• Psychoanalyst Carl Jung said that flying saucer reports in reality and fiction reflected a psychological projection of nuclear fears.
  • 3.2The unconscious transfer of one’s desires or emotions to another person: we protect the self by a number of defence mechanisms, including repression and projection
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    • Bonding with a partner is more than just a matter of unconscious projection.
    • This is essentially the biological cycle of ingestion and elimination, becoming the psychological cycle of introjection and projection.
    • Among other things, the position of the spectators in the cinema is blatantly one of repression of their exhibitionism and projection of the repressed desire onto the performer.
  • 4A thing that extends outwards from something else: the chipboard covered all the sharp projections
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    • Tubulovillous polyps are pedunculated, with villous projections extending from the free ends.
    • The tumor may have fingerlike projections, which extend into adjacent renal parenchyma.
    • They differ, however, in having a flat rather than a concave pseudointerarea, and in having a tubular projection extending from larval shell.
    Synonyms
    protuberance, protrusion, sticking-out bit, overhang, ledge, shelf, ridge, prominence, spur, outcrop, outgrowth, jut, bulge, jag, snag; flange, eminence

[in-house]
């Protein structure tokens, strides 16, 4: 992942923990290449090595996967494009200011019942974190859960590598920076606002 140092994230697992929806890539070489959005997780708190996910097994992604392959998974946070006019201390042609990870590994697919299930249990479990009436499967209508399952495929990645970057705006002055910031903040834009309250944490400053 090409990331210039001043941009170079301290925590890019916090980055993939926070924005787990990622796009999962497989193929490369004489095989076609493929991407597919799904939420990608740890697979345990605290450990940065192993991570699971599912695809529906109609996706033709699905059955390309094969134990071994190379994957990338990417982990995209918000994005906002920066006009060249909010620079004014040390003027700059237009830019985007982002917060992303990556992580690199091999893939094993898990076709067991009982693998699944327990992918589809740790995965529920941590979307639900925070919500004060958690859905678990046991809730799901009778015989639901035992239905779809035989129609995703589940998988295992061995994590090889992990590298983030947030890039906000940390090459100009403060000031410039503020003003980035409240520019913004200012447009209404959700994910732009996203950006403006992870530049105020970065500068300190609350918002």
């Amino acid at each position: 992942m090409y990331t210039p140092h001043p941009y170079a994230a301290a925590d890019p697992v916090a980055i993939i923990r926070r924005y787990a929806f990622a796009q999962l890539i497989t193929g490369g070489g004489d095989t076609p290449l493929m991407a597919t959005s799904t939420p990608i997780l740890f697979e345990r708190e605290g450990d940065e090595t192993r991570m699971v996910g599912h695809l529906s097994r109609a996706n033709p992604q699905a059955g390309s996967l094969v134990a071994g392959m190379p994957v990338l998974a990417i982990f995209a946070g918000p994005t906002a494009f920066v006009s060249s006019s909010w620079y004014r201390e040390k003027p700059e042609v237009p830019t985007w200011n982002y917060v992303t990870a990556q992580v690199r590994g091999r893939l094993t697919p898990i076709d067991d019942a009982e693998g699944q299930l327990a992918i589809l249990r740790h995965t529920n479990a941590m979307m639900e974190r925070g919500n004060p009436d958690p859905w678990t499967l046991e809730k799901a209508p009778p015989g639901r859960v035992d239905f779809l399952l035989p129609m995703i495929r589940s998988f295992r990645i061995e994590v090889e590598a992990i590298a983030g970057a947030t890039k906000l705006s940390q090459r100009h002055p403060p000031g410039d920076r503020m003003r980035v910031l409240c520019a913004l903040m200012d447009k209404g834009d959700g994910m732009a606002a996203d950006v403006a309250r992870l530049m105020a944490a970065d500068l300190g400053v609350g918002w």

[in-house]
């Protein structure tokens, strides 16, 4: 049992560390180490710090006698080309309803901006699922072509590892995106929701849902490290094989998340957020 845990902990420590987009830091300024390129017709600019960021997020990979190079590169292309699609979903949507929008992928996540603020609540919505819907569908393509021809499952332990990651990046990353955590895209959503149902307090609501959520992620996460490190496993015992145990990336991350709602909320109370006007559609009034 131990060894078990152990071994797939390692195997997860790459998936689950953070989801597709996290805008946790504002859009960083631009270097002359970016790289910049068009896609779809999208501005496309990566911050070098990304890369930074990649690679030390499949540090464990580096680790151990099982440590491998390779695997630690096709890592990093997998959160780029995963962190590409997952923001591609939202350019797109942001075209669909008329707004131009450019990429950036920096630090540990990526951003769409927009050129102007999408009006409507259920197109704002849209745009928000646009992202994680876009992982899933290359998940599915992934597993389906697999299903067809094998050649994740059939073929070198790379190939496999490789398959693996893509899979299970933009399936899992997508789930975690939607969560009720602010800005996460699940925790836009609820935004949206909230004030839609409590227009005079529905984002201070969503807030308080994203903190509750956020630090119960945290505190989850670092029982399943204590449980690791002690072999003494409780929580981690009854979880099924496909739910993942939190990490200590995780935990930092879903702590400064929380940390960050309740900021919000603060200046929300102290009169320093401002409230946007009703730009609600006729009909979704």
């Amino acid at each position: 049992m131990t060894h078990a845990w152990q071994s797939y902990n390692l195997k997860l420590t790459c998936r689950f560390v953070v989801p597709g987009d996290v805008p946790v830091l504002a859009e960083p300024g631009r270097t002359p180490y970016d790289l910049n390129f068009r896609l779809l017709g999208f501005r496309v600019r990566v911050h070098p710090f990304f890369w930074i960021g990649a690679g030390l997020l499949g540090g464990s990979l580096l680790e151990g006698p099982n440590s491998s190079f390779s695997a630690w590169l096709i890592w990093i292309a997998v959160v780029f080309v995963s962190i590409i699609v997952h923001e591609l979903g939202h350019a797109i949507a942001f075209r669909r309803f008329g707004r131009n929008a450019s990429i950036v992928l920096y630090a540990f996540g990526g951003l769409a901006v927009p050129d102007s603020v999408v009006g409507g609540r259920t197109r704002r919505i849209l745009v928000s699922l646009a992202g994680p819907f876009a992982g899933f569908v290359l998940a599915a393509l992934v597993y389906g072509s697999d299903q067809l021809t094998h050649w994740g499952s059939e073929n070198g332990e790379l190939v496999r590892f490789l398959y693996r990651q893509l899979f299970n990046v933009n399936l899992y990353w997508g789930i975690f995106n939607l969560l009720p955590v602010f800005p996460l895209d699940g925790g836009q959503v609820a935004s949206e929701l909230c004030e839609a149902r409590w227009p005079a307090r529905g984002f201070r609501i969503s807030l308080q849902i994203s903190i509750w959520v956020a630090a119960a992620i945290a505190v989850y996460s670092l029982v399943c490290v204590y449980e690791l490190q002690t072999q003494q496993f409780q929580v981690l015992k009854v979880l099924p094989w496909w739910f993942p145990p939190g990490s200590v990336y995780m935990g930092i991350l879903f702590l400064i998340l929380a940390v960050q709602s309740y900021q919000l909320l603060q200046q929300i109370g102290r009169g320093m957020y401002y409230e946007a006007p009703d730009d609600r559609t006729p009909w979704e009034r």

• 5 [mass noun] Geometry The action of projecting a figure.
  • 6 [mass noun] The representation on a plane surface of part of the surface of the earth or a celestial sphere.
    More example sentences
    • Finally, the plane projection of the map doesn't quite work.
    • Different three-dimensional objects, oriented appropriately, have the same two-dimensional plane projection.
    • The key formal innovation of Christmas on Earth is its superimposed projection in unequal sizes, a format that she originated.
  • 6.1 (also map projection) [count noun] A method for representing part of the surface of the earth or a celestial sphere on a plane surface: the use of different map projections
    More example sentences
    • He worked on geodesy but became interested in conformal map projections where he invented a quincuncial map projection using elliptic functions.
    • During this period he began to perfect a new map projection for which he is best remembered.
    • What is surprising is that someone discovered the map projection to do it.

Derivatives

projectionist

noun
sense 2.
More example sentences
  • My understanding is that there were a number of unsuccessful attempts in the late sixties and through the seventies to establish movie theater franchises that would use automated systems so they could dispense with projectionists.
  • So they decided, after nearly three years of shooting, to funnel some of the profits into a projection installation team that travelled through the States teaching projectionists how to properly play their 3D film.
  • At that time, projectionists were usually itinerant foreign merchants who amused themselves by assisting film presentation, while making a little money in the process.

Origin

mid 16th century (in sense 6): from Latin projectio(n-), from proicere 'throw forth' (see project).